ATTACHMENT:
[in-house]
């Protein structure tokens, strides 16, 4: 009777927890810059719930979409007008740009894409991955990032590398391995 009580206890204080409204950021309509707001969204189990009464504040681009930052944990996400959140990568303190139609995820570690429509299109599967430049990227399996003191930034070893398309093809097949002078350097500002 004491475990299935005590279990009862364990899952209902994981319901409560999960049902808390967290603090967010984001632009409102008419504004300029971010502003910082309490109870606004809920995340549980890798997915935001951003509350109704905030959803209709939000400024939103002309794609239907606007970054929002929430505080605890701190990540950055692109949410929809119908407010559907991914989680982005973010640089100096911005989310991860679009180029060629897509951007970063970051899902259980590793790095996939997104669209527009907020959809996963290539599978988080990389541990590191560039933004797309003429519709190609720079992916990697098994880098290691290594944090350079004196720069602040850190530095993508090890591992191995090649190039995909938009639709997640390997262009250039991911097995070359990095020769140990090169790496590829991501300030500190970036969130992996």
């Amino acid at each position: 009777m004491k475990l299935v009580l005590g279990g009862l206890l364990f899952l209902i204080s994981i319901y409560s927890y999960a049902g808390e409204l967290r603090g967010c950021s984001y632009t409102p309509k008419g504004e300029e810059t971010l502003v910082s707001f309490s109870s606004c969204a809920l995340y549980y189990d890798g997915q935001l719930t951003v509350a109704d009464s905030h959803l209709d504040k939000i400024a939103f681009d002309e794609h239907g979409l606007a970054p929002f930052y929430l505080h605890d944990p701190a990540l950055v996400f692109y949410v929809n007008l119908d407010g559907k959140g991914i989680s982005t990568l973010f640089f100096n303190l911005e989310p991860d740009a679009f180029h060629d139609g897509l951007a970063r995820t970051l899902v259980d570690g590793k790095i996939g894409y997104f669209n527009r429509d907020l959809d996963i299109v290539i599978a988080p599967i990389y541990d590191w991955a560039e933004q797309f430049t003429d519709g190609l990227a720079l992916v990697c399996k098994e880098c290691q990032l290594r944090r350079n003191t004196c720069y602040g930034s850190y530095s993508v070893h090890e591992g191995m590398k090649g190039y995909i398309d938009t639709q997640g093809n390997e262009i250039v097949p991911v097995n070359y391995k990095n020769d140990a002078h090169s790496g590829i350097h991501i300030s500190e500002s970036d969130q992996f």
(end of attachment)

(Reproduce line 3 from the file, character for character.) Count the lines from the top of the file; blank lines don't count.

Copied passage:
């Amino acid at each position: 009777m004491k475990l299935v009580l005590g279990g009862l206890l364990f899952l209902i204080s994981i319901y409560s927890y999960a049902g808390e409204l967290r603090g967010c950021s984001y632009t409102p309509k008419g504004e300029e810059t971010l502003v910082s707001f309490s109870s606004c969204a809920l995340y549980y189990d890798g997915q935001l719930t951003v509350a109704d009464s905030h959803l209709d504040k939000i400024a939103f681009d002309e794609h239907g979409l606007a970054p929002f930052y929430l505080h605890d944990p701190a990540l950055v996400f692109y949410v929809n007008l119908d407010g559907k959140g991914i989680s982005t990568l973010f640089f100096n303190l911005e989310p991860d740009a679009f180029h060629d139609g897509l951007a970063r995820t970051l899902v259980d570690g590793k790095i996939g894409y997104f669209n527009r429509d907020l959809d996963i299109v290539i599978a988080p599967i990389y541990d590191w991955a560039e933004q797309f430049t003429d519709g190609l990227a720079l992916v990697c399996k098994e880098c290691q990032l290594r944090r350079n003191t004196c720069y602040g930034s850190y530095s993508v070893h090890e591992g191995m590398k090649g190039y995909i398309d938009t639709q997640g093809n390997e262009i250039v097949p991911v097995n070359y391995k990095n020769d140990a002078h090169s790496g590829i350097h991501i300030s500190e500002s970036d969130q992996f």